3. 3. Program Objectives • • • • • Surefire methods of communicating with patients through the continuum of care: pre-hospitalization, in-patient and posthospitalization. Top tips to improve your bottom line by increasing reimbursement via increasing scores on this common patient satisfaction survey question, “How often was your pain well controlled?“ How to avoid patients from becoming angry and frustrated regarding their pain management. Also, how to handle patients who have become angry. Reworking the commonly used “1-10 pain scale” to focus on a more detailed, yet simple to administer method. Communicating with patients about the addition of nonpharmaceutical methods of pain management.   3
  4. 4. Providing an overview … agenda What’s coming next … 4
  5. 5. Rapport Before Report We connect with each other through emotion, not information. We could present to a patient simple carefully-prepared information, but unless the patients feel a sense of comfort and trust, they may not follow the information. Here are tools to connect: Empathy: reflect back the patients feelings, such as by stating, “Sounds like you are feeling very stressed.” Then explain how you will relieve their stress. Personal life discussions: listen for cues as to the patients personal life experiences. For example, if you in the process of admitting a patient for surgery and they mention their daughter is getting married in three months, mention the wedding! For example, you can say, “Congratulations. How exciting for you!” 5
  6. 6. Shirley MacLaine in the film, Terms of Endearment 6
  7. 7. HCAHPS and Pain Management In the United States, for the time period of 10/1/2011 9/30/2012, 71 percent of hospitalized patients responded “always” to the HCAHPS composite question, “How often was your pain well controlled ?” With 71 percent of the patients stating their pain was always controlled -- this indicates that roughly 1/3 of patients do not feel their pain was always well controlled. Patients do not have to have their pain completely eliminated to give high patient satisfaction ratings. It is all matter of perception. 7
  8. 8. Pre-Hospitalization Pain Management Before the patient is admitted to the hospital for a procedure, it is vital that pain management is discussed. These items need to be addressed: -- Mentioning to the patient, "We will do everything possible to be sure you are as comfortable as possible." -- Discussing that sometimes there could be a small amount of pain even while on pain medications. Discuss how the dose of pain medication is monitored so we do not give too much medication. This discussion is VITAL! Some patients mistakenly assume their will have no pain. When they do experience minor pain, they feel their pain management care is poor. -- Providing written information. However, do not just hand the patient a brochure. Briefly review the brochure as this will enhance comprehension. 8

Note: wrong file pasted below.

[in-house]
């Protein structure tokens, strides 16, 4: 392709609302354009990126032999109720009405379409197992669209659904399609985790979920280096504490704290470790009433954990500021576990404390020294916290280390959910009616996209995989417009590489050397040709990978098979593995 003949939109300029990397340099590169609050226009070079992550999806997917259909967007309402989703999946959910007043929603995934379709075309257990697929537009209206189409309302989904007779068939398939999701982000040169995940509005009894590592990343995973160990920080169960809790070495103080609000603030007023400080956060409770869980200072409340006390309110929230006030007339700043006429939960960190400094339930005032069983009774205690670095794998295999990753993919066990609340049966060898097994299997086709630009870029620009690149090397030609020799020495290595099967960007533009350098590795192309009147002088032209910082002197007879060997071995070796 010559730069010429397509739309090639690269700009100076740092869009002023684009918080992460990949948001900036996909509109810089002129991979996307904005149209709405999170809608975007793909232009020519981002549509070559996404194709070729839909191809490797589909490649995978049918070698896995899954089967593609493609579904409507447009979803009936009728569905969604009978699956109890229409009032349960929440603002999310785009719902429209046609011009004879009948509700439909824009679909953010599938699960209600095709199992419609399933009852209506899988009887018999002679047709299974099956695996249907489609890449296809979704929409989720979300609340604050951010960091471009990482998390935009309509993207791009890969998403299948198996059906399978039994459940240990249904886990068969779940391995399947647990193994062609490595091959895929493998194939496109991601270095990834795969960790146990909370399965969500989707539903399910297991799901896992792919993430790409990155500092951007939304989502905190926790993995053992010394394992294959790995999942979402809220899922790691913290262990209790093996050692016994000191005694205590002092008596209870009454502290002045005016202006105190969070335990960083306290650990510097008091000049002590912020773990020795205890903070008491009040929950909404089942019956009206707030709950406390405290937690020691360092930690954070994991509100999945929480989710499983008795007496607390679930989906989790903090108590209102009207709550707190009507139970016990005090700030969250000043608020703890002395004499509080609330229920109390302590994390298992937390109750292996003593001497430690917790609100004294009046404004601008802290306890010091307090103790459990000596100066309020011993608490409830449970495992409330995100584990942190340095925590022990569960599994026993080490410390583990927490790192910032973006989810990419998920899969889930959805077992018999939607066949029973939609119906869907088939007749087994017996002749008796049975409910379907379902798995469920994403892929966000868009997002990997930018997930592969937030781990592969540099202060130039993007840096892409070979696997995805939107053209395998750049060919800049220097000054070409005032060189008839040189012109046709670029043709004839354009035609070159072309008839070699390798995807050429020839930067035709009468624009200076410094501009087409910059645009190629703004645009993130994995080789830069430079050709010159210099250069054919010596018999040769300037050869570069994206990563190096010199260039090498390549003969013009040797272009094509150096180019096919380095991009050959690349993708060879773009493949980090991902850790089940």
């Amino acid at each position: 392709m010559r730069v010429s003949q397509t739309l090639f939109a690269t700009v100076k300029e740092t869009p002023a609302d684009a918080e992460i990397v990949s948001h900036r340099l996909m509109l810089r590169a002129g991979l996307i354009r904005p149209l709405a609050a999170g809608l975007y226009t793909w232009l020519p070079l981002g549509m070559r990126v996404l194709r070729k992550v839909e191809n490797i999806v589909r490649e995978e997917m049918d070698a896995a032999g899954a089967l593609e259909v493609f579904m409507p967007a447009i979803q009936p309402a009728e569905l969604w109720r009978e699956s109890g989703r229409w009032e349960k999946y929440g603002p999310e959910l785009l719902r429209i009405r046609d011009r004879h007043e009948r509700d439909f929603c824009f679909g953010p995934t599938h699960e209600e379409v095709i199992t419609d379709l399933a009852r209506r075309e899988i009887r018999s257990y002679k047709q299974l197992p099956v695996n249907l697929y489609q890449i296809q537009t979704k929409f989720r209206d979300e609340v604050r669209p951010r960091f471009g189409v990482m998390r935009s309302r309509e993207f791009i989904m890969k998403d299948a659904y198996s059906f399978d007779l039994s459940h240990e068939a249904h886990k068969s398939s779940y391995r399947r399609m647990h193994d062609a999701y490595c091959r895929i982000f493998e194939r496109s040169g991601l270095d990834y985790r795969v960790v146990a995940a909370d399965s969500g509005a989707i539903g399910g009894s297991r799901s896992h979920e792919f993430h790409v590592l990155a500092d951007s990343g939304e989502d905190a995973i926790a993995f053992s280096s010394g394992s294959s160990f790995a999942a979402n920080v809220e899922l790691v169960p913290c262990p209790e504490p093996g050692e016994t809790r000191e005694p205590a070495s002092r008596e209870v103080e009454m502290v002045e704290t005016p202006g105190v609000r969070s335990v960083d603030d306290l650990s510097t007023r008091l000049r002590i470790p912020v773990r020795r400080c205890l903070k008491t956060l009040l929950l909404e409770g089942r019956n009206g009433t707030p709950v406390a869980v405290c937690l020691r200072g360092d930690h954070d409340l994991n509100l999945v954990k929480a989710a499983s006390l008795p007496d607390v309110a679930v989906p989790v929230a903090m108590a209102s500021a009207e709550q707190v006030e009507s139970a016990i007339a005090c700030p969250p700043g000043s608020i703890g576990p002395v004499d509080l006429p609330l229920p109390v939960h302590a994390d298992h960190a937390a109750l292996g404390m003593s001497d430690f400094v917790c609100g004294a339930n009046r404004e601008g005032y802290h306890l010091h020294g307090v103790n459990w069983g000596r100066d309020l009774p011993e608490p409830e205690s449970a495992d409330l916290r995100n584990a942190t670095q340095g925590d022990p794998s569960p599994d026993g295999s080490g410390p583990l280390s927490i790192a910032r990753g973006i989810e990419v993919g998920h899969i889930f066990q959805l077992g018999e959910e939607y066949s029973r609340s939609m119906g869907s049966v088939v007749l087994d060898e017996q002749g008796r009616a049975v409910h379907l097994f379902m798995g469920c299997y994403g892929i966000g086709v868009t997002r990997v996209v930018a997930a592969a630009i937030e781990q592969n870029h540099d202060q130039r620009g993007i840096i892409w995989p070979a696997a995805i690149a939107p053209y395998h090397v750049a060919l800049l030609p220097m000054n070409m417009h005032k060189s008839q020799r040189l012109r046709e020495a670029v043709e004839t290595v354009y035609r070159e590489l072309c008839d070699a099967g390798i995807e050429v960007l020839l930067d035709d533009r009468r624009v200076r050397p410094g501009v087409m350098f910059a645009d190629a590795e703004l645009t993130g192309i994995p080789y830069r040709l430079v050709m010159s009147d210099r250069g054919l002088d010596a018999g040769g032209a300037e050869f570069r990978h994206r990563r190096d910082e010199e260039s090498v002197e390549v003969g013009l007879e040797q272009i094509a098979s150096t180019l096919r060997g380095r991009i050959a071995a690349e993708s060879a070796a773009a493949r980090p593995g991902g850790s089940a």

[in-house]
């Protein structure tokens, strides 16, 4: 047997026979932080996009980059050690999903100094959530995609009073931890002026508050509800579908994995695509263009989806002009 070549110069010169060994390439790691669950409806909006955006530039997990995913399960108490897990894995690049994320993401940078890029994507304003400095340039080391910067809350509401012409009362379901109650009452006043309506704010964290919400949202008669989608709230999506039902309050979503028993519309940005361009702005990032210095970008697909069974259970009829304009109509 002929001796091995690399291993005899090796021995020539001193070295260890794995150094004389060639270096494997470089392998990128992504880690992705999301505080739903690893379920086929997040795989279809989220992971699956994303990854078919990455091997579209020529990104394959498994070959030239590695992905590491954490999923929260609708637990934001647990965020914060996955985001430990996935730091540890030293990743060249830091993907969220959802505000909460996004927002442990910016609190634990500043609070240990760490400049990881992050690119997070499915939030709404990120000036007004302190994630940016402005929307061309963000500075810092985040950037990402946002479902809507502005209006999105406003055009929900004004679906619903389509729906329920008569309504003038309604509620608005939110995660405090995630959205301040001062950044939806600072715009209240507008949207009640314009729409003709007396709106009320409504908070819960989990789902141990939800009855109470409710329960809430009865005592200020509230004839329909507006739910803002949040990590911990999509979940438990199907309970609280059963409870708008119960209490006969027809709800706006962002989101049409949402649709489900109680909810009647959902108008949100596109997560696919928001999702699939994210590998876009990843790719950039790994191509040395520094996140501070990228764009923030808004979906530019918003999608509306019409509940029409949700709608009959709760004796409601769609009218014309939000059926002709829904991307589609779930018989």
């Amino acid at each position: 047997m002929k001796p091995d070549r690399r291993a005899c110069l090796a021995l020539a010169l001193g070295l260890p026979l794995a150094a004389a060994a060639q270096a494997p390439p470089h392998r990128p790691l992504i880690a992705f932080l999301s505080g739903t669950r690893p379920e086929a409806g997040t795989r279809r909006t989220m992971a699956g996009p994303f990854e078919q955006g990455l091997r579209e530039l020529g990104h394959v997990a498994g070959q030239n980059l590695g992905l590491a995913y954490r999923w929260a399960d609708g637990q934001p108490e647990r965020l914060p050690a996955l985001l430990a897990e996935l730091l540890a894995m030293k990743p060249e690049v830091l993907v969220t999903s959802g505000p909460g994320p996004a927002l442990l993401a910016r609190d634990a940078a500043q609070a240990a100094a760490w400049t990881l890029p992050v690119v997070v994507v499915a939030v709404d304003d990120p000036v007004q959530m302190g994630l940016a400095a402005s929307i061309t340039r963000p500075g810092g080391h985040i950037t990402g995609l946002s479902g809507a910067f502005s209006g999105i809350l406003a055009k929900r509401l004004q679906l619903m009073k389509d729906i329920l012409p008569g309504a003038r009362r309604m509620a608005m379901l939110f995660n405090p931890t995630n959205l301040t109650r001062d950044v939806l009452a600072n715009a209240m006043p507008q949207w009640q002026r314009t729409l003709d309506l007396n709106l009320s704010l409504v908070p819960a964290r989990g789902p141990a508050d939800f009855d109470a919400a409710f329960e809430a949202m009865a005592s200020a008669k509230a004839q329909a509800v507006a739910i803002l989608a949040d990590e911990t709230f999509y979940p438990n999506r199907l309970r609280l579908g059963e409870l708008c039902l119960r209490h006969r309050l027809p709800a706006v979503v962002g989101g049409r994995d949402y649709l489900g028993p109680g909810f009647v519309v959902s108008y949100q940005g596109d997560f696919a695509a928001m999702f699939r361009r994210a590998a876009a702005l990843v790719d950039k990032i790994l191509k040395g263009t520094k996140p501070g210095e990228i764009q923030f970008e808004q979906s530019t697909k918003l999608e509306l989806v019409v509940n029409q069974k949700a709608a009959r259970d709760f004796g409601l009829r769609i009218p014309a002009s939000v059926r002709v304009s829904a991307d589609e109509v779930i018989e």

9. 9. Inpatient Pain Management 9
  10. 10. 0-10 Pain Scale Source: http://lane.stanford.edu/portals/cvicu/HCP_Neuro_Tab_4/0-10_Pain_Scale.pdf No Pain. O. Feeling perfectly normal. Minor Does not interfere with most activities. Able to adapt with medication or devices such as cushions. 1. Very Mild Very light barely noticeable pain, like a mosquito bite. 2. Discomforting Minor pain, like lightly pinching the skin. 3. Tolerable Very noticeable pain, like an accidental cut. Still manageable. 10
  11. 11. 0-10 Pain Scale Moderate Interferes with many activities. Requires lifestyle changes but still independent. Unable to adapt. 4. Distressing Strong, deep pain, like an average toothache or stubbing your toe real hard. 5. Very Distressing Strong, deep, piercing pain, such as a sprained ankle when you stand on it wrong or mild back pain. 6. Intense Strong, deep, piercing pain so strong it seems to partially dominate your senses, causing you to think somewhat unclearly. 11
  12. 12. 0-10 Pain Scale Severe Unable to engage in normal activities. Feeling disabled and unable to function independently. 7. Very Intense Same as 6 except the pain completely dominates your senses, causing you to think unclearly about half the time.. 8. Utterly Horrible Pain so intense you can no longer think clearly at all. 9. Excruciating, Unbearable Pain so intense you cannot tolerate it. 10. Unimaginable, Unspeakable Pain so intense you will go unconscious shortly. (Most people have never experience this level of pain.) 12
  13. 13. Inpatient Pain Management Teamwork • During shift change carefully discuss the patients pain management plan. Bedside shift reporting is very helpful to incorporate the patient into the discussion. • Coordinate pain medication with other services, such as physical therapy or scans Hourly Rounding • • Discuss pain control each hour with the patient. This emphasizes to the patient we are doing everything we can to control your pain. Decreases patient stress to know you are checking on him / her every hour.. • Mention when the next dose of pain medication is due to prepare the patient. In this way, the patient will not be wondering when the next dose is coming. • Use a whiteboard to keep track of the patients pain medication – keep track of when the next dose is due. • Celebrate victories, which is decreased pain over time. 13